In typical Panasonic fashion, the GX8 is so well featured that it’s difficult to know where to begin. Its new 20.3-million-pixel sensor offers a standard sensitivity range of ISO 200-25,600, with an extended ISO 100 also available at the cost of possible highlight clipping. The conventional mechanical shutter covers a 60-1/8000sec range and a silent electronic shutter gives 1-1/16,000sec, although unfortunately there’s no electronic first-curtain option. The GX8 is also the second Panasonic camera to offer in-body image stabilisation, which I’ll cover in more detail later.
Despite the camera’s size, the GX8 doesn’t have a built-in flash, but it does have a hotshoe for external units. This includes a fourth contact to power a small add-on unit like the one supplied with the GM5, although you don’t get one in the box. As this seems to be the new Micro Four Thirds standard, it’s also possible to use the hugely useful bounceable flash that comes with the Olympus OM-D E-M5 II, if you’re prepared to do some minor surgery on that unit to make it fit.
As usual for Panasonic, the GX8 offers an impressive video specification. In addition to full HD, you can also record 3840×2160 4K video, at either 24fps or 25fps and with a very respectable 100Mbps bit rate for high-quality footage. There’s a peaking display to aid manual focus, a zebra-pattern overexposure warning, a couple of ‘cinelike’ colour modes, and control over the luminance levels used for outputting footage. However, serious video shooters will be disappointed by the 2.5mm stereo input, which means that most external mics will require a 3.5mm adapter, and the lack of a headphone socket, which presumably is Panasonic’s way of nudging them towards the GH4.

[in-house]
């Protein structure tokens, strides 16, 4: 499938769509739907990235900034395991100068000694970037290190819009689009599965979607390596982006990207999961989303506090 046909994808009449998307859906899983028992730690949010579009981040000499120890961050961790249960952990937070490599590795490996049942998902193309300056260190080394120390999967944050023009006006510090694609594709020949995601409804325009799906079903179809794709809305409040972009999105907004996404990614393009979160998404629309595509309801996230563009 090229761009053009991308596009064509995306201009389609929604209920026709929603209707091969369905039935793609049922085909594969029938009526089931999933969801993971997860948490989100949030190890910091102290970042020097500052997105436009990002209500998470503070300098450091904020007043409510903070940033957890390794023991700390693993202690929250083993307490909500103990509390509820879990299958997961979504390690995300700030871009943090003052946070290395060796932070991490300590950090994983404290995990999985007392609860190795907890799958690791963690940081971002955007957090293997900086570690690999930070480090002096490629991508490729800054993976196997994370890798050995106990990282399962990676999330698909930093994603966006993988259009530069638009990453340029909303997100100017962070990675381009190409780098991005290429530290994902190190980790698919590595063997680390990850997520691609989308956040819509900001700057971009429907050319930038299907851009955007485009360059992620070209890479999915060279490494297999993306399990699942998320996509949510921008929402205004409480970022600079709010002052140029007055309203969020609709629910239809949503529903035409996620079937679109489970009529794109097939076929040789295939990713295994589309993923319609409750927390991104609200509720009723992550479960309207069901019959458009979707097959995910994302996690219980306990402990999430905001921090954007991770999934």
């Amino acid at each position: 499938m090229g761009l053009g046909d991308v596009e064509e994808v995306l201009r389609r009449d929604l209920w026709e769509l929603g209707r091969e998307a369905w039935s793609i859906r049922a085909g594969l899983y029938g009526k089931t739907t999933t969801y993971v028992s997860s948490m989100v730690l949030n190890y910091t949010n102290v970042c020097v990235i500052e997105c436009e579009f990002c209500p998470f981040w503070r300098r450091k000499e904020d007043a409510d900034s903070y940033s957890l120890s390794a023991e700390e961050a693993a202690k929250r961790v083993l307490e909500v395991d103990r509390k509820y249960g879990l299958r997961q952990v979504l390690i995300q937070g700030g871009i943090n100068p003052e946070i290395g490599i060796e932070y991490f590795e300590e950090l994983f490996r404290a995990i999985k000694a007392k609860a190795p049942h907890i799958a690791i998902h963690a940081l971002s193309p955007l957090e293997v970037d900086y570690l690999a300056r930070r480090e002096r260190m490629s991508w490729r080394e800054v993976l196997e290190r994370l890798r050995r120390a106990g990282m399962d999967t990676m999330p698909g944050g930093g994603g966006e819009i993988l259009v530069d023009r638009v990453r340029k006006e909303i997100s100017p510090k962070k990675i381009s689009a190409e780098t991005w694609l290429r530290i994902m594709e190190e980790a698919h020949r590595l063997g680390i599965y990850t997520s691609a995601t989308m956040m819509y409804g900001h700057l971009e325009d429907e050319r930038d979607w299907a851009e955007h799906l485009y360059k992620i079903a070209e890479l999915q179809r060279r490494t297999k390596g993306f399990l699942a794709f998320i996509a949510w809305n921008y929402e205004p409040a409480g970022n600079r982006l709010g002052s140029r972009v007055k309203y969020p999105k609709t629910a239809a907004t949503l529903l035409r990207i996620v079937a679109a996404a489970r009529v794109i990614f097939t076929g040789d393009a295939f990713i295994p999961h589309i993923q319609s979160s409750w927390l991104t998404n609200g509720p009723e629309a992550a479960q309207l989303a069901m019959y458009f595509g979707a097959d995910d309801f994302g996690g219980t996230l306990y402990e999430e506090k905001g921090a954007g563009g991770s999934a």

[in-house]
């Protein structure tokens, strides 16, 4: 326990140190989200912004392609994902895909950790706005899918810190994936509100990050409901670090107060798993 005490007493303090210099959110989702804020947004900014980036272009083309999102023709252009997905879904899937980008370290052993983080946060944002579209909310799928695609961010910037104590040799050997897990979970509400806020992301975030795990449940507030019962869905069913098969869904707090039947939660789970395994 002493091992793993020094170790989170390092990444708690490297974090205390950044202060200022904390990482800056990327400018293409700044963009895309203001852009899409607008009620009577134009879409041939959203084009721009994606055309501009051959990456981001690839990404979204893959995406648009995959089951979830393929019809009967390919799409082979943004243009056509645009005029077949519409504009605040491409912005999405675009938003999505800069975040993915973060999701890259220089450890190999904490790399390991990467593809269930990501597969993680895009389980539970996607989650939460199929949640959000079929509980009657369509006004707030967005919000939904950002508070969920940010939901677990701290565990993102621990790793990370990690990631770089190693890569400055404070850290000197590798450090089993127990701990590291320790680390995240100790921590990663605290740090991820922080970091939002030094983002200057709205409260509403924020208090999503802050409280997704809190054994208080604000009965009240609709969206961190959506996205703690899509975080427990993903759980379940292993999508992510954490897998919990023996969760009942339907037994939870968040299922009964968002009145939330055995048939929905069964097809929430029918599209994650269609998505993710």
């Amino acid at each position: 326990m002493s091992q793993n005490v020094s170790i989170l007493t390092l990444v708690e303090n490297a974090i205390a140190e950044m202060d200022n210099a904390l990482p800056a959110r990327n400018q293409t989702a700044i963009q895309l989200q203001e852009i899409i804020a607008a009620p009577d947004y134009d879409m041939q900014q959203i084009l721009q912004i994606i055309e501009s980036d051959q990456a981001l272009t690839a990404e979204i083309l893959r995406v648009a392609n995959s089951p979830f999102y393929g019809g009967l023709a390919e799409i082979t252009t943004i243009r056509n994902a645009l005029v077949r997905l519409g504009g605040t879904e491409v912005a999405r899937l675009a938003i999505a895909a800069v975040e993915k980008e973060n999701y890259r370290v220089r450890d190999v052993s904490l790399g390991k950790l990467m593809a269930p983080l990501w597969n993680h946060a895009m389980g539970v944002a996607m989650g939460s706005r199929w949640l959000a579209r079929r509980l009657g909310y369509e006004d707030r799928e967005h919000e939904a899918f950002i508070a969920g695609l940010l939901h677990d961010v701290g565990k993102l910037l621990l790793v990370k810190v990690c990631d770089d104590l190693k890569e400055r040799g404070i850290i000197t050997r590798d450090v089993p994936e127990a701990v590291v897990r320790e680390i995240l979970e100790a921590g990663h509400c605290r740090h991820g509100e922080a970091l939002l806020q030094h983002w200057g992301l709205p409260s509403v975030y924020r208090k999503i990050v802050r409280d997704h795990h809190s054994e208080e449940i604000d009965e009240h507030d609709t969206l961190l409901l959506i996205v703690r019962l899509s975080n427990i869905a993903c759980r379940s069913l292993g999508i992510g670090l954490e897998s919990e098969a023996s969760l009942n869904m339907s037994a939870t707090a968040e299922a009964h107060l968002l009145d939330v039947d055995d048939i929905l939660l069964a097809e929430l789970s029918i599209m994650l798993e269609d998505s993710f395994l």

Of course, there’s built-in Wi-Fi for connection to a smartphone or tablet, with NFC for quick set-up with compatible devices. Panasonic’s free Image App is available for both Android and Apple devices, and aside from the usual functions of image transfer and camera remote control, it can be used to geotag your images and even construct photo collages.
All the usual playthings we’d expect on a modern camera are present and correct too. There are creative image-processing filters aplenty, which thankfully allow you to record an unadjusted raw alongside the filtered JPEG file, an auto-stitching panorama mode, multi-shot high-dynamic range shooting, time-lapse shooting, and even a stop-motion animation mode. It’s difficult to think of much more Panasonic could have added.